You’re involved in so many different forms of creativity, from MCing to illustration to skateboarding—which is a great place to start! It’s a skill that not only requires a tremendous amount of mental and physical ability, but at its very best exemplifies this notion of flow that’s central to your work.

Skateboarding is and was the catalyst for everything good and creative in my life. Most people, including myself, who find a lifelong love affair with skating, are usually the kind of kids who are always out in the streets getting into trouble. But from the first time you stand on a board and just roll—it can be just for a few seconds—but if you catch it, your life will never be the same! Skating introduced me to so much music, art, culture, design and just a new way of thinking and looking at the world as a playground! This never changes, and it’s why skateboarders never grow old! I love you, skateboarding!


Your art is another great place where I imagine you achieve a state of flow in the midst of creation. What does it feel like to you when you sit down and are translating an idea or image in your head into something on the page?

My art is my sanity, my silence, my calm, my total freedom from everything! When I pick up a pencil, I never know what’s going to come out of it; I just start and see what happens. I can start drawing and lose 10 hours! Seriously, it’s like I black out and when I wake up, there’s a picture of some kind. Art is my freedom, and it’s the same with music.


With MCing, another element is added to the mix, so to speak, as other people are involved and a new kind of language has to develop between you, your ideas/voice/lyrics, and the producer and his beats.

When I get a beat, I know in the first few seconds of listening whether I like it. If I like it, I’m already getting words popping up in my head, so I just start jotting lines and lyrics in my phone memo pad.

Some beats are hook/chorus beats, like Enei ft. DRS “Obsession,” for example; or DRS ft. Enei “Count to Ten” was a verses/bars beat. I also establish that early on when listening. It’s usually the space the producer leaves in the music that determines that. Like I said, I work quite fast; so once I start writing, I will get a topic or angle worked out, and I’m away.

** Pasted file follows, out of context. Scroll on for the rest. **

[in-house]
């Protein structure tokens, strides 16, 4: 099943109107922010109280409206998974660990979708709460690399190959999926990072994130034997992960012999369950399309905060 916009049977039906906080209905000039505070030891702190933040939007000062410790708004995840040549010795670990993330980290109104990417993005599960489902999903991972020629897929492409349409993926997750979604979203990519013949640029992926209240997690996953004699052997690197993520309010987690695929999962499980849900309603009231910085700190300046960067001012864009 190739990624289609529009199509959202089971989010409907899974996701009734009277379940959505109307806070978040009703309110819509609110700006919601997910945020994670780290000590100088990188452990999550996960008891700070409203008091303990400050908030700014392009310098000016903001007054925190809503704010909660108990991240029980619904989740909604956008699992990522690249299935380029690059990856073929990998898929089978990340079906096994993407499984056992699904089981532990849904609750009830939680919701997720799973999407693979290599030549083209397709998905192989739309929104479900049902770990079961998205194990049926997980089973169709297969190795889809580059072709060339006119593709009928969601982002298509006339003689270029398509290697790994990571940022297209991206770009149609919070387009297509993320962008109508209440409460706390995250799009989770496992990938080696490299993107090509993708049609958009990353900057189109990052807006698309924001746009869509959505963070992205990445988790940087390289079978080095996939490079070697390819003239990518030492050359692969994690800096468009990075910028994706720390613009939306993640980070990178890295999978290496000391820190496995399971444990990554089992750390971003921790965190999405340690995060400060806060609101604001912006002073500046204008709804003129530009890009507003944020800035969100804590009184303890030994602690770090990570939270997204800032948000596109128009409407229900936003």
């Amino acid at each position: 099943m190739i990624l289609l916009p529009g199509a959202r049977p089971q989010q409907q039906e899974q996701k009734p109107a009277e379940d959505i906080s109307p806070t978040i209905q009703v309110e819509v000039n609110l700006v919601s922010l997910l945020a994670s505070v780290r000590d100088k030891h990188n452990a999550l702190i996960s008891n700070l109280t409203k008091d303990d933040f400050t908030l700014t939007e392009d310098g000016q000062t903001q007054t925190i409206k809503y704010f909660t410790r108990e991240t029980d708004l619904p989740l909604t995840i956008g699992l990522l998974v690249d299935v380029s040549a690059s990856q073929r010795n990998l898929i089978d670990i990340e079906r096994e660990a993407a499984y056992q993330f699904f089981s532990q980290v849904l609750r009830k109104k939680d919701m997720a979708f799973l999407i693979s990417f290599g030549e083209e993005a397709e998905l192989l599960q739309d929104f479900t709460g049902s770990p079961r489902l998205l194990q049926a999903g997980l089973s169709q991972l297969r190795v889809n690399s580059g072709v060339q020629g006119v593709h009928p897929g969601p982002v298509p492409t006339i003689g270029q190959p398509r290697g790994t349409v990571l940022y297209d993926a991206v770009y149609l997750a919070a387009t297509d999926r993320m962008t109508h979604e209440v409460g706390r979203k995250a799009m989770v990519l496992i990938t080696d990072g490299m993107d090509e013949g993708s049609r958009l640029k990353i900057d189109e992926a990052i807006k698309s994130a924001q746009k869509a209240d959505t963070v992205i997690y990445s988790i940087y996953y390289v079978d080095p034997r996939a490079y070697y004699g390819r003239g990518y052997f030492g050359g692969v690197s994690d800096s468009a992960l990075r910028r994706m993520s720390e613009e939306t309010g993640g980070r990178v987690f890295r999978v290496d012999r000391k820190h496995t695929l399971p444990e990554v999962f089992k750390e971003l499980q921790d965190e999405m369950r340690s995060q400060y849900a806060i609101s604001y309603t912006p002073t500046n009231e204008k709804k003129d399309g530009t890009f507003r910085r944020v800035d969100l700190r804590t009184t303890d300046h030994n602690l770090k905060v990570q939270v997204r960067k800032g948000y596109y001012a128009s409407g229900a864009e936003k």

“The Puppeteer” seems like another one of those moments, as you and Jubei seem to just lock in on the same wavelengths! When you were putting the album together, did you give producers free reign to create whatever they wanted, or was it a more of a guided, collaborative process?

I never told or asked any of the producers to make any kind of tune or vibe for my album. I just wanted them to do them! That’s why I was asking them in the first place. Pretty much every single person I’ve worked with on both of my albums are people I respect, and real friends who I know personally. “The Puppeteer” was just another of those situations. I wanted Paul [Jubei] involved in the project, and I was lucky enough he said yes!


Everything we’ve been talking about takes place in the studio. When you’re MCing live, you having to enter yet another kind of creative space—one that I imagine is more related to skating, in that you have to be flexible, you don’t know what you or the DJ is going to do next, you’re just riding it out and staying in the moment.

Yeah, live is different again. It’s getting your point across, entertaining, being a tour guide, making the DJ look good, and emphasizing different layers and emotions in the music. I just try to move and adjust tone, vibe, style to what’s happening musically, or to the general vibe of the rave, festival or club I’m performing at. Both the DJ and MC should give each other the space to do this. When this happens, it goes OFF!


I imagine you work with a lot of artists who all have their own different ways of getting into a creative state. Give us a glimpse into the process of someone you’ve worked with that changed the way you look at the creative process.

Last year, Toddla T and me went to New York for a gig and a few days’ work in an amazing studio that we were borrowing from a Grammy Award-winning band while we were in town. Toddla had been trying to arrange sessions with various rappers, and all were out of town or locked down recording albums or projects for other people, etc., and being as we were in the city of hip-hop, we were both a little disappointed.

So we get a call from a well-known singer/songwriter’s manager saying she was in town and was down to come and jam. T and me are both a little nervous, as we don’t know what to expect; we’ve also heard stories about how the artist in question was a little quirky and eccentric. She arrived dressed head-to-toe in the purest white linen, these biblical-looking wrapped robes, with a matching headscarf. Toddla welcomed her and went to give her a hug.